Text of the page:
You can read either article below. The facts stay pretty much the same but each has one of my favorite pictures of the horrible damage. The overhead shot is the most compelling:
Then there is the “boats and camels” shot:
While it’s probably still too soon to celebrate, BP appears to finally be getting the oil spill in the Gulf of Mexico under control. But many of the world’s greatest environmental catastrophes continue, with no end in sight.
BY JOSHUA E. KEATING | JULY 16, 2010
Disaster: The shrinking of the Aral Sea
Going since: The 1960s
Damage done: Straddling the border of Uzbekistan and Kazakhstan, the Aral Sea was once the world’s fourth-largest inland water body and home to at least 20 species of fish and a thriving coastal economy in the surrounding towns. In the early 1960s, the Soviet government built more than 45 dams and 20,000 miles of canals in an effort to create a cotton industry on the desert plains of Uzbekistan, depriving the sea of its main sources.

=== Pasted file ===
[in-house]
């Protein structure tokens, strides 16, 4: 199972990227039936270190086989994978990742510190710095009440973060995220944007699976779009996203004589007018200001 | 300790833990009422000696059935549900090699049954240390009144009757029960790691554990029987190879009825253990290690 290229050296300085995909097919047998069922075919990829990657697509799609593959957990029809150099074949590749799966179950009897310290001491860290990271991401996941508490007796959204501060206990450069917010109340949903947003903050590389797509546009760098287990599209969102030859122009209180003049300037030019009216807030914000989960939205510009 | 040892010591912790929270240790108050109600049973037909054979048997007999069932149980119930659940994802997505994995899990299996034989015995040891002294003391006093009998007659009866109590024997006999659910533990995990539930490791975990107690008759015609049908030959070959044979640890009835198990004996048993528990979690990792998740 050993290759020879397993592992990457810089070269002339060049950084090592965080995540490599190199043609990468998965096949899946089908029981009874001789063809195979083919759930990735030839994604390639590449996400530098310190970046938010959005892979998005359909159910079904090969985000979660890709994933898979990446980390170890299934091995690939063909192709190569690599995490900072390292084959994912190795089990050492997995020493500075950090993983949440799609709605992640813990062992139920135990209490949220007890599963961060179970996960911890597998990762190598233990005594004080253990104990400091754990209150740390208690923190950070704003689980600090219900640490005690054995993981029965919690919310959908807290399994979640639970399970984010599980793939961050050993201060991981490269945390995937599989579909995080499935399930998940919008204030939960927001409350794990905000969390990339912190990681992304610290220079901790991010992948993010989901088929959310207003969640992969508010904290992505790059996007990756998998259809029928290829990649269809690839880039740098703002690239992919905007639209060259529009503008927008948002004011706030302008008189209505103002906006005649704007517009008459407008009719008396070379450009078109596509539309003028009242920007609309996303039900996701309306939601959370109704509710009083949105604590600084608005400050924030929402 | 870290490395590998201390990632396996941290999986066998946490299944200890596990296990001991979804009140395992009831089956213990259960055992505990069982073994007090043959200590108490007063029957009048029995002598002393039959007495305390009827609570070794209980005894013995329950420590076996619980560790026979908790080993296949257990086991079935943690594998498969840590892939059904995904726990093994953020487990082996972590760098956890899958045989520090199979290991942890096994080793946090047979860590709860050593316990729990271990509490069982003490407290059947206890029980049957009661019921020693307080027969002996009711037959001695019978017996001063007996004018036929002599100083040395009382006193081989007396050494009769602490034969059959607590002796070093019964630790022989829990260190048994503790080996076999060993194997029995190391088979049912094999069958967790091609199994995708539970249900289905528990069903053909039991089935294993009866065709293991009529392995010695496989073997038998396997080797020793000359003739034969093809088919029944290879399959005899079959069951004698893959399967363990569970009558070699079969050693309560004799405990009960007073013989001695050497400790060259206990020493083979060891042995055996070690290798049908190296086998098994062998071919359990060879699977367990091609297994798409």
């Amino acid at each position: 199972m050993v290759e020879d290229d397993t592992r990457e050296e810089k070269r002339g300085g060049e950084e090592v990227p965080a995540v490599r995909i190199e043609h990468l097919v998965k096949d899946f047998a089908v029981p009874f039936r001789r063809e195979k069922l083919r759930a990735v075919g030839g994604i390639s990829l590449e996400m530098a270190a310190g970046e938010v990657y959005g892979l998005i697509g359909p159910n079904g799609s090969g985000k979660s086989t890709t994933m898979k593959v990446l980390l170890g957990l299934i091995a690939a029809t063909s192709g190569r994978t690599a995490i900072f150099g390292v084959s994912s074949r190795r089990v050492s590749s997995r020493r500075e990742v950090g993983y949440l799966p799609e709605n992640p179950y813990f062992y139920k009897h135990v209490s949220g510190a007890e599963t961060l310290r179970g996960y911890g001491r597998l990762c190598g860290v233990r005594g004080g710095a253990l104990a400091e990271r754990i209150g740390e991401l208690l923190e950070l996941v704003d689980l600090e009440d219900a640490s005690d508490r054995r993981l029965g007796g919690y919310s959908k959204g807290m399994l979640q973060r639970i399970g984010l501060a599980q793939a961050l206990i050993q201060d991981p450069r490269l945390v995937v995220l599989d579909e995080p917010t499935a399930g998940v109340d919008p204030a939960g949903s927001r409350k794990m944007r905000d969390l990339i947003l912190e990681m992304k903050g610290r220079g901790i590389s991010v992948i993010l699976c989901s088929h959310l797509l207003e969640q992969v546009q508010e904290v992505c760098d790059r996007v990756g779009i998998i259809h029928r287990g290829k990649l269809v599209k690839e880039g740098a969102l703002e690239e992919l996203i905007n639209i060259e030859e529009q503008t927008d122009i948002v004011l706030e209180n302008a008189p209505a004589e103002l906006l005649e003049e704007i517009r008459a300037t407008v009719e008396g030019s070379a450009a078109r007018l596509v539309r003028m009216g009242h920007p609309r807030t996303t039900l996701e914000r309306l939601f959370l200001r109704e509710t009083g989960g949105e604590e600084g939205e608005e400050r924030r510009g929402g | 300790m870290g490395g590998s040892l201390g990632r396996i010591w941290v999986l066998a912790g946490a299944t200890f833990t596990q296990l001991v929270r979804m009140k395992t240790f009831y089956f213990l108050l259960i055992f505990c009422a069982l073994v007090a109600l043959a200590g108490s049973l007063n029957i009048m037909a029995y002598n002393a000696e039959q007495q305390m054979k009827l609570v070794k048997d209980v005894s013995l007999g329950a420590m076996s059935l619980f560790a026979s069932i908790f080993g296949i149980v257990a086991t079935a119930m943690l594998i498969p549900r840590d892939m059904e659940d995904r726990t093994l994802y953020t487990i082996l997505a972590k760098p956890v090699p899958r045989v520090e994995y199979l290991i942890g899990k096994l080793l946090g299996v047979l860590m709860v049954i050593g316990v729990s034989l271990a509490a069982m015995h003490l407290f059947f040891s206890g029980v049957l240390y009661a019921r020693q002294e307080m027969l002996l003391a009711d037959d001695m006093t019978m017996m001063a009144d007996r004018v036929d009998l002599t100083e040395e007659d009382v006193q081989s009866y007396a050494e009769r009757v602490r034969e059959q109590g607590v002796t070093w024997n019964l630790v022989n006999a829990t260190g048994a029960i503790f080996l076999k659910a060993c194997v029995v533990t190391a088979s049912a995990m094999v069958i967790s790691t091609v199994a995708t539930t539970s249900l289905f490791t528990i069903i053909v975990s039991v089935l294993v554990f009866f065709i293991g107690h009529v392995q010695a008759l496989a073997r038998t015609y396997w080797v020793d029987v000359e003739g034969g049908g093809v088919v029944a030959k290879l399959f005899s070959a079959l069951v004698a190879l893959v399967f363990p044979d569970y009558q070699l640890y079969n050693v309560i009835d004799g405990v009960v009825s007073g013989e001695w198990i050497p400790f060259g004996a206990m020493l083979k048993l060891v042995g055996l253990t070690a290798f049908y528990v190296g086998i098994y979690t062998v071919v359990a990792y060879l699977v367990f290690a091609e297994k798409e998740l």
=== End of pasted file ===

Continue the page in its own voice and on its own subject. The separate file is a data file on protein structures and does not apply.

Over the next three decades, the sea shrank to two-fifths its original size, turning fishing villages into barren desert outposts. Thanks to the high salt content in the remaining water, all 20 fish species are now extinct. Drinking water supplies in the area are dangerously low and the ground contains dangerous pesticides from the cotton farms. When the wind sweeps across the now-dry sea bed, it spreads up to 75 million tons of toxic dust and salt across Central Asia every year.
Go there and read. More tomorrow.